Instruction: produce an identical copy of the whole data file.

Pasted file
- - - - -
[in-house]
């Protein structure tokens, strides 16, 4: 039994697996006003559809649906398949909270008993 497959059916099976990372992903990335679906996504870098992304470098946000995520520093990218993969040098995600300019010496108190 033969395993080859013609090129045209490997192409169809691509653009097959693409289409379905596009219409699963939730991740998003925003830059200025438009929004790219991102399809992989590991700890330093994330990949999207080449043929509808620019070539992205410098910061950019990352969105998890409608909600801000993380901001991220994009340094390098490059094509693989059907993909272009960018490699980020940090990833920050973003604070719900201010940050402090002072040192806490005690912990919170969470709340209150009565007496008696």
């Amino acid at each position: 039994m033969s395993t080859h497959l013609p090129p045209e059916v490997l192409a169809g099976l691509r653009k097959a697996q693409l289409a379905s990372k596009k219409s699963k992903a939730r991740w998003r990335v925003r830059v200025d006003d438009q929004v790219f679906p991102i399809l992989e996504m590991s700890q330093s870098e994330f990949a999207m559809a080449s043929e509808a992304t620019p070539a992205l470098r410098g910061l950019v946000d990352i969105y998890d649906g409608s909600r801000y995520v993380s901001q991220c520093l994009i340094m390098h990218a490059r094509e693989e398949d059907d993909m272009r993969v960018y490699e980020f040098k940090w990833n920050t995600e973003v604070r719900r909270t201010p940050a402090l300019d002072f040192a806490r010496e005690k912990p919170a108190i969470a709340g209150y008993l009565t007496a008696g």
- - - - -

[in-house]
């Protein structure tokens, strides 16, 4: 039994697996006003559809649906398949909270008993 497959059916099976990372992903990335679906996504870098992304470098946000995520520093990218993969040098995600300019010496108190 033969395993080859013609090129045209490997192409169809691509653009097959693409289409379905596009219409699963939730991740998003925003830059200025438009929004790219991102399809992989590991700890330093994330990949999207080449043929509808620019070539992205410098910061950019990352969105998890409608909600801000993380901001991220994009340094390098490059094509693989059907993909272009960018490699980020940090990833920050973003604070719900201010940050402090002072040192806490005690912990919170969470709340209150009565007496008696």
């Amino acid at each position: 039994m033969s395993t080859h497959l013609p090129p045209e059916v490997l192409a169809g099976l691509r653009k097959a697996q693409l289409a379905s990372k596009k219409s699963k992903a939730r991740w998003r990335v925003r830059v200025d006003d438009q929004v790219f679906p991102i399809l992989e996504m590991s700890q330093s870098e994330f990949a999207m559809a080449s043929e509808a992304t620019p070539a992205l470098r410098g910061l950019v946000d990352i969105y998890d649906g409608s909600r801000y995520v993380s901001q991220c520093l994009i340094m390098h990218a490059r094509e693989e398949d059907d993909m272009r993969v960018y490699e980020f040098k940090w990833n920050t995600e973003v604070r719900r909270t201010p940050a402090l300019d002072f040192a806490r010496e005690k912990p919170a108190i969470a709340g209150y008993l009565t007496a008696g």